Table of Contents

Regulation and the Evolution of the Global Telecommunications Industry

Regulation and the Evolution of the Global Telecommunications Industry

Edited by Anastassios Gentzoglanis and Anders Henten

After decades of liberalization of the telecommunications industry around the world and technological convergence that allows for increasing competition, sector-specific regulation of telecommunications has been on the decline. As a result, the telecommunications industry stands in the middle of a debate that calls for either a total deregulation of access to broadband infrastructures or a separation of infrastructure from service delivery. This book proposes new approaches to dealing with the current and future issues of regulation of telecommunication markets on both a regional and a global scale.

Evolving Technologies, Competition and the New Role of Regulation: Introduction and Synopsis of the Book

Anastassios Gentzoglanis and Anders Henten

Subjects: innovation and technology, technology and ict, law - academic, telecommunications law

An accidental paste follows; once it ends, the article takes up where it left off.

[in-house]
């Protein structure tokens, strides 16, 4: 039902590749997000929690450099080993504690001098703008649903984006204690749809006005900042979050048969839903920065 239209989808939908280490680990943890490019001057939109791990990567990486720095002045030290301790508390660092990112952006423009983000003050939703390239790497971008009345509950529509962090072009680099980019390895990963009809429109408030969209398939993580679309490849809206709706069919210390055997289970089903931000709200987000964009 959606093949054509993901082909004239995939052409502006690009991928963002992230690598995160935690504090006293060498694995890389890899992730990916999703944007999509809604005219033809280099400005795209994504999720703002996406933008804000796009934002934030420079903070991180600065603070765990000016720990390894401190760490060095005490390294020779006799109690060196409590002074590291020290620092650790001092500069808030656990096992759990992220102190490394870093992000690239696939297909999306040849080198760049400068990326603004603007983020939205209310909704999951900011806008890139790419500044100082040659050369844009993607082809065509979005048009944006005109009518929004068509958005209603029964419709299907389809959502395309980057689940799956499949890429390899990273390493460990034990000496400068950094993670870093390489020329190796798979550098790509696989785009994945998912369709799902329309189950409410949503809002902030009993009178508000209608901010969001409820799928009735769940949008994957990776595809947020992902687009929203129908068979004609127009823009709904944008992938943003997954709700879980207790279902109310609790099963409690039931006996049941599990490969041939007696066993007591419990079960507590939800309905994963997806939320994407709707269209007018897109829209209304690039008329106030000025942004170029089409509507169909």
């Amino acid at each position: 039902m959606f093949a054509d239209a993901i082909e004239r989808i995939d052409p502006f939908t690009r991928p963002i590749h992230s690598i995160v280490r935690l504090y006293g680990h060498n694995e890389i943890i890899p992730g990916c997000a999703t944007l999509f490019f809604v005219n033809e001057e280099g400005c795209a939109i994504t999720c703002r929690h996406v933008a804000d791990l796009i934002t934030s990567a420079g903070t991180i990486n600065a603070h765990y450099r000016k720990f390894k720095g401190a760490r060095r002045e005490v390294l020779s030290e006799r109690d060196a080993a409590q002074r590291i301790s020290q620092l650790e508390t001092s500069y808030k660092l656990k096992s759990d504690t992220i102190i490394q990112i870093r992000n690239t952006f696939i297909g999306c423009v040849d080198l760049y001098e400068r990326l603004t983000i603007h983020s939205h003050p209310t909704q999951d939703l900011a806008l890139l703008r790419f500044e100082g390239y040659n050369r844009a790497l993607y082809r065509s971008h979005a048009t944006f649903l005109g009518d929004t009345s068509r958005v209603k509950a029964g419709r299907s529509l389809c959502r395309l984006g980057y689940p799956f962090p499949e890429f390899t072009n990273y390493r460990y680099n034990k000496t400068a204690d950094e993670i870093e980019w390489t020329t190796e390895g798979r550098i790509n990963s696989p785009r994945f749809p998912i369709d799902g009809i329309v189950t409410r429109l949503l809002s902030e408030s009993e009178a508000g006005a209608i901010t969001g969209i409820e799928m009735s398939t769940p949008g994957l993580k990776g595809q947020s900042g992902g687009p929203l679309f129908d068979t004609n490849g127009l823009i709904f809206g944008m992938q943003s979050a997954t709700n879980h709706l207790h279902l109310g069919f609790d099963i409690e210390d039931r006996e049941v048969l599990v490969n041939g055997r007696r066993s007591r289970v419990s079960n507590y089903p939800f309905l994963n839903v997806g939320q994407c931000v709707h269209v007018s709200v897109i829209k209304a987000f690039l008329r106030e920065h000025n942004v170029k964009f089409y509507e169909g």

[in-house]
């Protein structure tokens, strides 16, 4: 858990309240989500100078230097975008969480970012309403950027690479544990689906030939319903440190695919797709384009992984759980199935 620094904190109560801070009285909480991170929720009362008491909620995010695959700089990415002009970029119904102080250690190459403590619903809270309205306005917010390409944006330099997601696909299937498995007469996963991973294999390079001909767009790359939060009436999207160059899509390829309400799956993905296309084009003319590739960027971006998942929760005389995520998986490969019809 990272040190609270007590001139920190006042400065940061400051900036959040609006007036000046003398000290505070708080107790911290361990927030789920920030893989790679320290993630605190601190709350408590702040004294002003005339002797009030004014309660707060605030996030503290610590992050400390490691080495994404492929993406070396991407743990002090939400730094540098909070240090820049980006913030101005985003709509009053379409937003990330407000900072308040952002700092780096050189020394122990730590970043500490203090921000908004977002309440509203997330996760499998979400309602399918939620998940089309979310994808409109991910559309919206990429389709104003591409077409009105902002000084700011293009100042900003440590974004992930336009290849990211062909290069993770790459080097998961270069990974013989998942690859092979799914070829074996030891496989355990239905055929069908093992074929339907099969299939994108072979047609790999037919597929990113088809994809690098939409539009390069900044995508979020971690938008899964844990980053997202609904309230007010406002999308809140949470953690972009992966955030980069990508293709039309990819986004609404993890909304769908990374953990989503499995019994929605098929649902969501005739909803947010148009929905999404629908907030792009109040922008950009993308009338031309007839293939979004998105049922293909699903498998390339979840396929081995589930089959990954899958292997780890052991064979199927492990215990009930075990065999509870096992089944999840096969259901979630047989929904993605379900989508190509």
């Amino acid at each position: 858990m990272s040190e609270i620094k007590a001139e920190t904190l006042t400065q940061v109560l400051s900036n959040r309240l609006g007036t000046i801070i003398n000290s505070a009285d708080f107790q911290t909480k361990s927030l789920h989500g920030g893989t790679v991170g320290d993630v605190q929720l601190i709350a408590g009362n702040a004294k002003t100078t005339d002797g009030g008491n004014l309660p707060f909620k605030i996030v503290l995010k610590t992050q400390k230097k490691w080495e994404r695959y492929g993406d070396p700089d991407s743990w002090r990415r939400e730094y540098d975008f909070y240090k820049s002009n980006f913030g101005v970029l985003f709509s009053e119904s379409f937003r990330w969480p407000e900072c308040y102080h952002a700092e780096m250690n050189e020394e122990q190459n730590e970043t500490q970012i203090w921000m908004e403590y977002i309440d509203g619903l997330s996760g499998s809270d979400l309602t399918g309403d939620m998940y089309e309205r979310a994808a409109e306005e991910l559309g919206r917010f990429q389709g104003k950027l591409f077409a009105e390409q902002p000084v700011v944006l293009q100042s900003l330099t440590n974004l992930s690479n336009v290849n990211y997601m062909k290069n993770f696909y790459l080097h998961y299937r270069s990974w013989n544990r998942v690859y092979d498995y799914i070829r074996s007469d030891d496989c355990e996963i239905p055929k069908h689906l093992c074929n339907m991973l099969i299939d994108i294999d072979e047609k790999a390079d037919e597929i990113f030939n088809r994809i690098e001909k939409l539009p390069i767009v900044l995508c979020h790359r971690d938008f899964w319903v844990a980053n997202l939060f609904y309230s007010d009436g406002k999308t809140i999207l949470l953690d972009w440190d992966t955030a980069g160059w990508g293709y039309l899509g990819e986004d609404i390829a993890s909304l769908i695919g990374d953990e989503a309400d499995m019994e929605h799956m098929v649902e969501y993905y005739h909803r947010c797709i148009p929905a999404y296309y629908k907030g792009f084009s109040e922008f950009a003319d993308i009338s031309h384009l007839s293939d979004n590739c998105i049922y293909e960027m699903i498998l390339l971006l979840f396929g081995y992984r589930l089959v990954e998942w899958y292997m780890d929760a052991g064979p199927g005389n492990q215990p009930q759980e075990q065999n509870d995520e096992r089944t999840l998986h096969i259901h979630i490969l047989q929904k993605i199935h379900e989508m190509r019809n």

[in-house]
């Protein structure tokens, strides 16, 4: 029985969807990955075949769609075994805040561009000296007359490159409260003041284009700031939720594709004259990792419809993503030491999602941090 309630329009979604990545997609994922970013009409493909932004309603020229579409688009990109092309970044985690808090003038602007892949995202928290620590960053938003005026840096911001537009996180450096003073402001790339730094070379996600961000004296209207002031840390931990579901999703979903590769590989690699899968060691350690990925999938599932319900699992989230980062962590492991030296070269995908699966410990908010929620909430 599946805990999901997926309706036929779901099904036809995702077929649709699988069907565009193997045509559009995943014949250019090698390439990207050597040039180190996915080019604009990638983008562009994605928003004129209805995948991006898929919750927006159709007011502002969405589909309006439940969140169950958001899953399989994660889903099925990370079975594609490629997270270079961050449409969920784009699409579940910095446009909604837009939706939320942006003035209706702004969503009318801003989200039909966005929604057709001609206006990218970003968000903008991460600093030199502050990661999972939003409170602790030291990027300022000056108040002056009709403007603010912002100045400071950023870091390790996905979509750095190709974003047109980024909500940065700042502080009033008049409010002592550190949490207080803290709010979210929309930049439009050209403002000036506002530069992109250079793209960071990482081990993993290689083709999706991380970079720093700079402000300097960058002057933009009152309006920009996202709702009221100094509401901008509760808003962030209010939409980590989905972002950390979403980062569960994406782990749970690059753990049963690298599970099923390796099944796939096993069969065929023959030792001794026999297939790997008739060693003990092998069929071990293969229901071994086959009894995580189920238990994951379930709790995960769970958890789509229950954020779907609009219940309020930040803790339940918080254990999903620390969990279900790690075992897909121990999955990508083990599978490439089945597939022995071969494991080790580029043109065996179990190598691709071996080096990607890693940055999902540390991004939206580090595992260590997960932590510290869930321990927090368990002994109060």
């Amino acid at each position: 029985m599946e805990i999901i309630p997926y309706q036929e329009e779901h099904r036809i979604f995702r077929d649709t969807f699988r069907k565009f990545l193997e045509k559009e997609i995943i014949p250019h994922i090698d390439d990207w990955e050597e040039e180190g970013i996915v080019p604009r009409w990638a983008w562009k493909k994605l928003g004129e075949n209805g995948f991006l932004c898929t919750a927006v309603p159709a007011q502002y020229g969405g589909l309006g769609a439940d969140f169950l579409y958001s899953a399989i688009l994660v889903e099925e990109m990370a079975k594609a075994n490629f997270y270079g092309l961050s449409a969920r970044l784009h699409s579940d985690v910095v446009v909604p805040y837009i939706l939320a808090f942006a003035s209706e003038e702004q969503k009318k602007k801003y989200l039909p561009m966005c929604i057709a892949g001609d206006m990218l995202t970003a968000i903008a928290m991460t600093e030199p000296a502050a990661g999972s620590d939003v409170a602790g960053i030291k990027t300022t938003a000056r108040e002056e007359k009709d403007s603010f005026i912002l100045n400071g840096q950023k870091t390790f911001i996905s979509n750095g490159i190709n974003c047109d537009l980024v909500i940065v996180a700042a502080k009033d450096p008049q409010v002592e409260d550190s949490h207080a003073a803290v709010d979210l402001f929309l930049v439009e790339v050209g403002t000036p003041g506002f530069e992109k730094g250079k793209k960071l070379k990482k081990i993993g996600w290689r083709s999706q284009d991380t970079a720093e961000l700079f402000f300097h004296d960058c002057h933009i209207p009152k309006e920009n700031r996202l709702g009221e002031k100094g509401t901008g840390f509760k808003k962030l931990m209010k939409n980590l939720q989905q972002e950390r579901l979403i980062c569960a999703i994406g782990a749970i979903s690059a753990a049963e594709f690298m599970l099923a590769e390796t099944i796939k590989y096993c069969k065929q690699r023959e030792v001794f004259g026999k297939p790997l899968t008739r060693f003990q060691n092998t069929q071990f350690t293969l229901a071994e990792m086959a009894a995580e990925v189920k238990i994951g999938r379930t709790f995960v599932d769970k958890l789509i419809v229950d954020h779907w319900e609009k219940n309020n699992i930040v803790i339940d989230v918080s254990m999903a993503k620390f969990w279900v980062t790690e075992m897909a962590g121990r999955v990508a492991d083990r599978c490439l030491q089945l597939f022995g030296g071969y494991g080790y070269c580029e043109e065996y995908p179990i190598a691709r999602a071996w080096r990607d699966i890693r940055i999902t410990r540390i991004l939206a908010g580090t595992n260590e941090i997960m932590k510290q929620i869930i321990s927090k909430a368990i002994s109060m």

Anastassios Gentzoglanis and Anders Henten Regulation of the telecommunications industry has traditionally focused on the supply side of the industry, chiefly the retail segment of the market. Since liberalization of the industry has begun, regulation has gradually shifted to the wholesale segment of the market. The regulatory agencies have intervened to regulate access and facilitate entry and, hopefully, investment in infrastructure. This asymmetric regulation has had mixed results. As an answer to that some regulatory agencies have abandoned wholesale regulation (the case of the USA) and some others have shifted from light-handed regulation to heavy-handed regulation with mandatory unbundling of the local loop (the case of Australia). Other regulatory agencies have moved to a more gradual type of wholesale deregulation on the grounds that competition in this segment of the market has not yet fully developed, but as it grows the need for regulation is reduced (the case of Europe and Canada). Paradoxically, as competition increases in the retail segment of the market, consumers are increasingly ‘impaired’ in their capacity to make decisions in their best interest. The array of services and suppliers that competition makes available increases consumer choice and with it the difficulties for them to make rational decisions with respect to services, quality and prices, and so on. If consumers are able to make rational decisions, competition among new service suppliers will increase. But if consumers are unable to make rational decisions because of too much choice or poor quality of information or misinformation, competition is dampened...